As coral reefs around the world are being lost at staggering rates to heatwaves, experts from The Nature Conservancy, Woods Hole Oceanographic Institution and Stanford University are racing to find and protect the most resilient of them.
The decline of coral reefs continues to make headlines. Corals are like the coal-mine canaries of the ocean, sensitive to changes in water temperature, chemistry and sediment levels. As the ocean warms, reef-bleaching heatwaves are becoming more frequent and more severe. Amazingly, some coral communities are surviving them.
Experts from The Nature Conservancy (TNC), Woods Hole Oceanographic Institution (WHOI) and Stanford University are leading a collaborative effort to discover the secrets of these aptly named “super reefs” and help coral reefs persist in a warming world.
Coral Reefs Are Essential but Declining Rapidly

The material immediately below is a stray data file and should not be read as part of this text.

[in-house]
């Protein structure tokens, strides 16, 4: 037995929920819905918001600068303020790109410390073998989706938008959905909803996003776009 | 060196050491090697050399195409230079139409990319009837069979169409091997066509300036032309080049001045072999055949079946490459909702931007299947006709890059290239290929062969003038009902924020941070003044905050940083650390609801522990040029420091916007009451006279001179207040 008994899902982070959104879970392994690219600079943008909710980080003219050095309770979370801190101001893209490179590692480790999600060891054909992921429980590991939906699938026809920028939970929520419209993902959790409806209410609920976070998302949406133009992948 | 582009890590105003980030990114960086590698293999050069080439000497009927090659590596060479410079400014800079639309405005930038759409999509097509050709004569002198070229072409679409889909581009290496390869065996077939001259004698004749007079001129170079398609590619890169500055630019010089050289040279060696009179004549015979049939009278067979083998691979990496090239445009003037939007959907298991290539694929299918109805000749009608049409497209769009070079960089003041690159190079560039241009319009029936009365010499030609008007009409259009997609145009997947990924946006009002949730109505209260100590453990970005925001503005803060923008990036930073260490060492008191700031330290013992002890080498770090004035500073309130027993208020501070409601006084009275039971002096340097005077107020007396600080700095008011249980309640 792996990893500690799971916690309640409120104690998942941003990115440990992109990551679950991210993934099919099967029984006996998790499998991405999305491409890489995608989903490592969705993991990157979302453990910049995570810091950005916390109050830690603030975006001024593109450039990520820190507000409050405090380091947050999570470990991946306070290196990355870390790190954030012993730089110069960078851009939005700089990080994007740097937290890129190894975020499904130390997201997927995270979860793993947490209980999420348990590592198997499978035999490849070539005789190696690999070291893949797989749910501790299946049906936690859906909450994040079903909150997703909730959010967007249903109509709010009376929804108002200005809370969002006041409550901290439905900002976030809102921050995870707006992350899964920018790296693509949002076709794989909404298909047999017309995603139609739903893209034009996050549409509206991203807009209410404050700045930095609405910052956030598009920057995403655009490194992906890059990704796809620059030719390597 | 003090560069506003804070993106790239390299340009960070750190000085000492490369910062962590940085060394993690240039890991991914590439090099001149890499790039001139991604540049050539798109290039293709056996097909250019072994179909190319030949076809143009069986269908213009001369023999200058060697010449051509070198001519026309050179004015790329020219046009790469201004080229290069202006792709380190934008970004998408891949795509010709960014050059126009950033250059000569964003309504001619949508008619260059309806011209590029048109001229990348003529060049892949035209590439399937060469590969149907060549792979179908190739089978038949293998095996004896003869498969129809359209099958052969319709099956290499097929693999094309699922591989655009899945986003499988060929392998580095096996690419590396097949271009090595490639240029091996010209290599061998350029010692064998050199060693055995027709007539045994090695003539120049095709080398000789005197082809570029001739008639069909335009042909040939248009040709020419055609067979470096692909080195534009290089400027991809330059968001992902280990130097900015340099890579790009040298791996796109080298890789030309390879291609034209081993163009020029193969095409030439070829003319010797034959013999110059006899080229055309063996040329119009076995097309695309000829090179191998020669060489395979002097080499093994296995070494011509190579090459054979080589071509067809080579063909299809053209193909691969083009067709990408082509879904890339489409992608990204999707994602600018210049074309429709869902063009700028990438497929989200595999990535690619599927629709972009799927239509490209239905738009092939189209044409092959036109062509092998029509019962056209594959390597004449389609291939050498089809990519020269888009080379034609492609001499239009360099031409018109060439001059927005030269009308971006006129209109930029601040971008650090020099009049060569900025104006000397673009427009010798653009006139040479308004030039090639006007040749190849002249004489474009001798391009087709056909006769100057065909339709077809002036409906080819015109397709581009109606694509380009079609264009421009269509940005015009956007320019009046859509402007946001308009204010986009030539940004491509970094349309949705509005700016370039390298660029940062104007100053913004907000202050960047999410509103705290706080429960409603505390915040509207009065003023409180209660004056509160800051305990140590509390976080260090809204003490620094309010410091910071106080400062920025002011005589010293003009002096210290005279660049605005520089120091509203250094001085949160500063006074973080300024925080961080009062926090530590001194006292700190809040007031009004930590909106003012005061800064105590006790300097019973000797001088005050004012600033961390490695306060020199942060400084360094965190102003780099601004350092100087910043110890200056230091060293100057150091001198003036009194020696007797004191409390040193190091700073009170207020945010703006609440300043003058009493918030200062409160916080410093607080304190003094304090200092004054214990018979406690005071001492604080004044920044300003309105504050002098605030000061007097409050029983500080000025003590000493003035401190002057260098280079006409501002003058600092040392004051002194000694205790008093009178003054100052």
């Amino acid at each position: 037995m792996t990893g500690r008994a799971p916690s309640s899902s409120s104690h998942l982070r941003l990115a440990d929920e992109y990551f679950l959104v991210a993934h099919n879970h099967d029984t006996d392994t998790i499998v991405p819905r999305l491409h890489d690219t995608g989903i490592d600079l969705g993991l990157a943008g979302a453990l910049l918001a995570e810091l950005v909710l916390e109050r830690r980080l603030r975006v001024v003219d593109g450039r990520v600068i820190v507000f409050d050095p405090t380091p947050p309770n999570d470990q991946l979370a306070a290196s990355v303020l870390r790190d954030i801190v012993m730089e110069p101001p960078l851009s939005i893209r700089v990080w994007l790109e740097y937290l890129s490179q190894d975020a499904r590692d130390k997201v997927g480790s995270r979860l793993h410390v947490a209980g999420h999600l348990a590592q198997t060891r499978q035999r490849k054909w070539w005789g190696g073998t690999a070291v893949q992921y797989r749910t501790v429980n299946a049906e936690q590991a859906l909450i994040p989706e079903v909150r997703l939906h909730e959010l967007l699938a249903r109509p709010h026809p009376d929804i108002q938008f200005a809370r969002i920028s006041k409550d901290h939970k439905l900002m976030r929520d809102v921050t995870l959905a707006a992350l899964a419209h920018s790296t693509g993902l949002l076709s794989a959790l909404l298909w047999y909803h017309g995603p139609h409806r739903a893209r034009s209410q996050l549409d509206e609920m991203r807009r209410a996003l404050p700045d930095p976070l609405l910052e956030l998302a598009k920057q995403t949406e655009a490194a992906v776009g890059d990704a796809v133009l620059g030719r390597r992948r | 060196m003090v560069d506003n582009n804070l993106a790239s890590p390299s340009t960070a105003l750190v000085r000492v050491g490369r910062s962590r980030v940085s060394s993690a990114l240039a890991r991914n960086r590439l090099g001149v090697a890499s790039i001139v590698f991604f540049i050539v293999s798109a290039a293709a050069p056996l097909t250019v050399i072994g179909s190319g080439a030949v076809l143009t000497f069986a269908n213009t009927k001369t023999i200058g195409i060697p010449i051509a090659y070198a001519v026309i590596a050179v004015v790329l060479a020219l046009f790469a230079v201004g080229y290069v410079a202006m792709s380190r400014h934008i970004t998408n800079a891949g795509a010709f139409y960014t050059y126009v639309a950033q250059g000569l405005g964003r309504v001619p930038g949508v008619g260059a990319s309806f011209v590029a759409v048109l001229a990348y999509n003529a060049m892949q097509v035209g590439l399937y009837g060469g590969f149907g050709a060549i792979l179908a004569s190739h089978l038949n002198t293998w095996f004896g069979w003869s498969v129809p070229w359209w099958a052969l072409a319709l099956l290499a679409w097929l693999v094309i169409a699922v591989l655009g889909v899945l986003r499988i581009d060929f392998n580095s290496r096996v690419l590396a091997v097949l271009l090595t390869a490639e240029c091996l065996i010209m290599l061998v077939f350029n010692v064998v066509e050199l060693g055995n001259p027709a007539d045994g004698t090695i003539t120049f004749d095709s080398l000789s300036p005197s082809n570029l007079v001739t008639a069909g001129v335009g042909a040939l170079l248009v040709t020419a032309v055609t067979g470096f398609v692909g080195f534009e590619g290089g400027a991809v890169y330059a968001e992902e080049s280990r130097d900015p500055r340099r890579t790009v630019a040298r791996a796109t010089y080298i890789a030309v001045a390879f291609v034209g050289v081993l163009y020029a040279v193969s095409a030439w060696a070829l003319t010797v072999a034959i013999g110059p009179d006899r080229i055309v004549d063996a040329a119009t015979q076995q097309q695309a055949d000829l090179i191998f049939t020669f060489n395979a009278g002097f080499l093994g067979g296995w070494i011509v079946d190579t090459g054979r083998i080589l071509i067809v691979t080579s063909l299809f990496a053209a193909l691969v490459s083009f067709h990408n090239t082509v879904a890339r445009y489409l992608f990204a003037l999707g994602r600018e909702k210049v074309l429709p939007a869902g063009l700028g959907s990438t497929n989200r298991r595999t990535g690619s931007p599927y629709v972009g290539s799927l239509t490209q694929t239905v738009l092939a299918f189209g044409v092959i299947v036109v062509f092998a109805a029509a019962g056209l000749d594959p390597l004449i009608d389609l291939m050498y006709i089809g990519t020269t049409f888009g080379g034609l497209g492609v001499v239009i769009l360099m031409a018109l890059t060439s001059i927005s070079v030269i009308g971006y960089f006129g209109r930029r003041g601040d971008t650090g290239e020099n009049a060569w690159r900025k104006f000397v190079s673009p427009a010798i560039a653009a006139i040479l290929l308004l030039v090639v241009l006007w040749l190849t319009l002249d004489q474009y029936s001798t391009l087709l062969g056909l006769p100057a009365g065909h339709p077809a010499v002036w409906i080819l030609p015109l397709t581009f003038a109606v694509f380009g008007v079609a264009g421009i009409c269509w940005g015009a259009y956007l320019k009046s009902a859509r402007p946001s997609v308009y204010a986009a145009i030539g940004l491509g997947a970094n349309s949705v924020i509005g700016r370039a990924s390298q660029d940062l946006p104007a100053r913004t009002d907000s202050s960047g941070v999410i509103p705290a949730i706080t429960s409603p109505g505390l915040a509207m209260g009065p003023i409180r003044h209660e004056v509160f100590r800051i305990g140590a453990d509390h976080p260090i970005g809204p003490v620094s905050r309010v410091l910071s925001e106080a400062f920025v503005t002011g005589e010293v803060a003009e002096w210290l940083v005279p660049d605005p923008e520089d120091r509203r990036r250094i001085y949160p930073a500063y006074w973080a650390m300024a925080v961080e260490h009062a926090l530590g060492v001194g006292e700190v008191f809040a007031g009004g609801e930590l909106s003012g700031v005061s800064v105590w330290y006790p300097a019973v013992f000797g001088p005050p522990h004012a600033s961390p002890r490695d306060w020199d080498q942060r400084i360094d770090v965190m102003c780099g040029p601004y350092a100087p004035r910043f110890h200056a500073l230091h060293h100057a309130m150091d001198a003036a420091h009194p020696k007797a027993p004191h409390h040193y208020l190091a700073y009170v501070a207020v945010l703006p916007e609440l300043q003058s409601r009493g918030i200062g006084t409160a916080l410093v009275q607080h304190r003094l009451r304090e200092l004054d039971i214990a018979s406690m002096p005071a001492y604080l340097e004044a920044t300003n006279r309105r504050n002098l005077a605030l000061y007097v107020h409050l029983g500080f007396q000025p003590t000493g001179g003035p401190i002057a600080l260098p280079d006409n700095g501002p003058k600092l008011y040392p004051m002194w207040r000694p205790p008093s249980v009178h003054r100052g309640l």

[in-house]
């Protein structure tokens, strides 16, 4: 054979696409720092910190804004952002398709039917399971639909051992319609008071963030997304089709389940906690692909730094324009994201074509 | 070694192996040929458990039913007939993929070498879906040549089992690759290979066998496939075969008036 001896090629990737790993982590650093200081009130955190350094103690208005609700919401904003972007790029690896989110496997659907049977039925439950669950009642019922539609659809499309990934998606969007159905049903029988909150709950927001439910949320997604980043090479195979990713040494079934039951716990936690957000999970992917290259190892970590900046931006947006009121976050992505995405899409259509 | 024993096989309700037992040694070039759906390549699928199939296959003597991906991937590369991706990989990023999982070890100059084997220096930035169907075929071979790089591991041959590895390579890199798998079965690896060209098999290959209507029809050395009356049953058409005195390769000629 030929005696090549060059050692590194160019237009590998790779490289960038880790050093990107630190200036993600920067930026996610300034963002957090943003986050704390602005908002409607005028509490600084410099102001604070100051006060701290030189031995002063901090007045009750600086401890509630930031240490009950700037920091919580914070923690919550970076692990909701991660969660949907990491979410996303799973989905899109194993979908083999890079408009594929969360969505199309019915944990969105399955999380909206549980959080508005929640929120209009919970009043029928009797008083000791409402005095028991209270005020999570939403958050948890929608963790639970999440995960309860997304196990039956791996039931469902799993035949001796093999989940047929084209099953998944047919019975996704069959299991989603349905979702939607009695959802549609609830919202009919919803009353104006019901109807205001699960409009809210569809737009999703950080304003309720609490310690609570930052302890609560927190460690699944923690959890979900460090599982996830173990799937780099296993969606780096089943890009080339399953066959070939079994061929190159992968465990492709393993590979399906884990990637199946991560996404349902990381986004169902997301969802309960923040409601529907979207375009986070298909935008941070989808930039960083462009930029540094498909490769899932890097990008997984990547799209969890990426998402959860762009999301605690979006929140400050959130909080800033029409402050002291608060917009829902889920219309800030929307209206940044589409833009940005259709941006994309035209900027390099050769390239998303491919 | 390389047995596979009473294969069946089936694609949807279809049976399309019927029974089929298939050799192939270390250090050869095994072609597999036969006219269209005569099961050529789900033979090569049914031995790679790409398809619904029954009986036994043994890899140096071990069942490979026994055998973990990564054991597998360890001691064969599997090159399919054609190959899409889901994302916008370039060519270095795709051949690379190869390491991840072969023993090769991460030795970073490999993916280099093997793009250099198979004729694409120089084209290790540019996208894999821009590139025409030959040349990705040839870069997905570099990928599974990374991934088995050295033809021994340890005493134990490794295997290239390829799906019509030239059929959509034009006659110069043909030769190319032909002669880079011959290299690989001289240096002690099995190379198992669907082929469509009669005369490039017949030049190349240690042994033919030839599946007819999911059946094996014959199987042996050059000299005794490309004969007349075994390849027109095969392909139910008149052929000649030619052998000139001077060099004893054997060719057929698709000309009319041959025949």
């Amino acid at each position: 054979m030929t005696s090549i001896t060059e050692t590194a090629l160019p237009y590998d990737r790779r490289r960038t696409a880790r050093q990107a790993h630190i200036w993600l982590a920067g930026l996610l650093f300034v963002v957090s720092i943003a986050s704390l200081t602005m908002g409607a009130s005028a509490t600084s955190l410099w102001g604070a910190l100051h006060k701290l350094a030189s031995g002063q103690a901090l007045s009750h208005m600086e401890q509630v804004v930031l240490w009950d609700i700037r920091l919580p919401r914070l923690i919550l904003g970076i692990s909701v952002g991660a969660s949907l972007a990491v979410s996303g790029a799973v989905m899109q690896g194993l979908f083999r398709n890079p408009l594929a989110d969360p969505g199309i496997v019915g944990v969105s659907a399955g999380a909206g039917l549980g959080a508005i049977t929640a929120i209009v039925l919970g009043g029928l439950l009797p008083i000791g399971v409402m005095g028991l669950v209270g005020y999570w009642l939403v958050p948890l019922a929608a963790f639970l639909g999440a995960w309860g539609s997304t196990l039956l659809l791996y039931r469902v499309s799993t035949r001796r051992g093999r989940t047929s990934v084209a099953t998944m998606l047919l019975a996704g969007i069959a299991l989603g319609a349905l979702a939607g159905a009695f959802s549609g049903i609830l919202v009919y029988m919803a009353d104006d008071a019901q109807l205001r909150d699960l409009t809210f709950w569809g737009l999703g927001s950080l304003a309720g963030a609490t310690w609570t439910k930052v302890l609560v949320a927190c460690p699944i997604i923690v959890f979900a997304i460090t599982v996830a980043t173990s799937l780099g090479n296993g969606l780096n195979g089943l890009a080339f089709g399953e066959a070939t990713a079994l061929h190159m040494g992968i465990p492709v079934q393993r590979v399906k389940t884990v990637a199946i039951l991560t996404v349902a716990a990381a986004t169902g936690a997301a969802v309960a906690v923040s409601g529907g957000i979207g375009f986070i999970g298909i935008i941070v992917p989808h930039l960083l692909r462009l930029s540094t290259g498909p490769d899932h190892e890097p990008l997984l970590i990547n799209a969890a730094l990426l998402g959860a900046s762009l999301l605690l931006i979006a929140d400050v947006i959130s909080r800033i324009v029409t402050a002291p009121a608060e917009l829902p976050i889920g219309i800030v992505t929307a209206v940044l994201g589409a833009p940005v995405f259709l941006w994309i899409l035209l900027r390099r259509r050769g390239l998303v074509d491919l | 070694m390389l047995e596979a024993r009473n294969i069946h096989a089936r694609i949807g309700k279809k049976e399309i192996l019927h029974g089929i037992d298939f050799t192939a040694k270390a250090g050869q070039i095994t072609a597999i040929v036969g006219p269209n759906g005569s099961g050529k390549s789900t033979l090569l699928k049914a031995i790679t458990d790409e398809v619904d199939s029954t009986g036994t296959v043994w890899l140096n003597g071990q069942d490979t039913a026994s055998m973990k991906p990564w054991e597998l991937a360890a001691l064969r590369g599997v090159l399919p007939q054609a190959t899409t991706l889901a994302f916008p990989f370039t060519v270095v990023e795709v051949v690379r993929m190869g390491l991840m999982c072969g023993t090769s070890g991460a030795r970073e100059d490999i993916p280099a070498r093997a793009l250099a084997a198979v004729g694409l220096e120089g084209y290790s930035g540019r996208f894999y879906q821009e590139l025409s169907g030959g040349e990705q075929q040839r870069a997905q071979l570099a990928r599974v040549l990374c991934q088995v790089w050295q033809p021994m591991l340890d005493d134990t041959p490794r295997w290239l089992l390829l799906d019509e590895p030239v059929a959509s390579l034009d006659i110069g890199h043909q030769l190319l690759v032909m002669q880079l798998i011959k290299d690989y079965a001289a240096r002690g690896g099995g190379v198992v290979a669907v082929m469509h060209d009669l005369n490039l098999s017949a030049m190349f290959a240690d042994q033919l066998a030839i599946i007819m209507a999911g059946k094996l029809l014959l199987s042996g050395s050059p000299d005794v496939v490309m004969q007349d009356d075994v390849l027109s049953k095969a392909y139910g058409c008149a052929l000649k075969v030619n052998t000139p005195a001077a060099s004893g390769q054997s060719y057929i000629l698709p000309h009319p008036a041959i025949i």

Coral reefs have evolved over hundreds of millions of years, and most of the established shallow-water reefs around today are older than the Pyramids of Giza. A healthy reef is an incredibly complex ecosystem.
“Ironically,” says Aldo Croquer, a marine program manager for TNC who coordinates reef restoration in the Dominican Republic, “that complexity comes from simplicity, because if you see a coral, it’s the most simple thing that you could ever imagine.” Tiny, sack-like and tentacled organisms, each farming glucose from microscopic plants within it, build underwater fortresses that teem with life.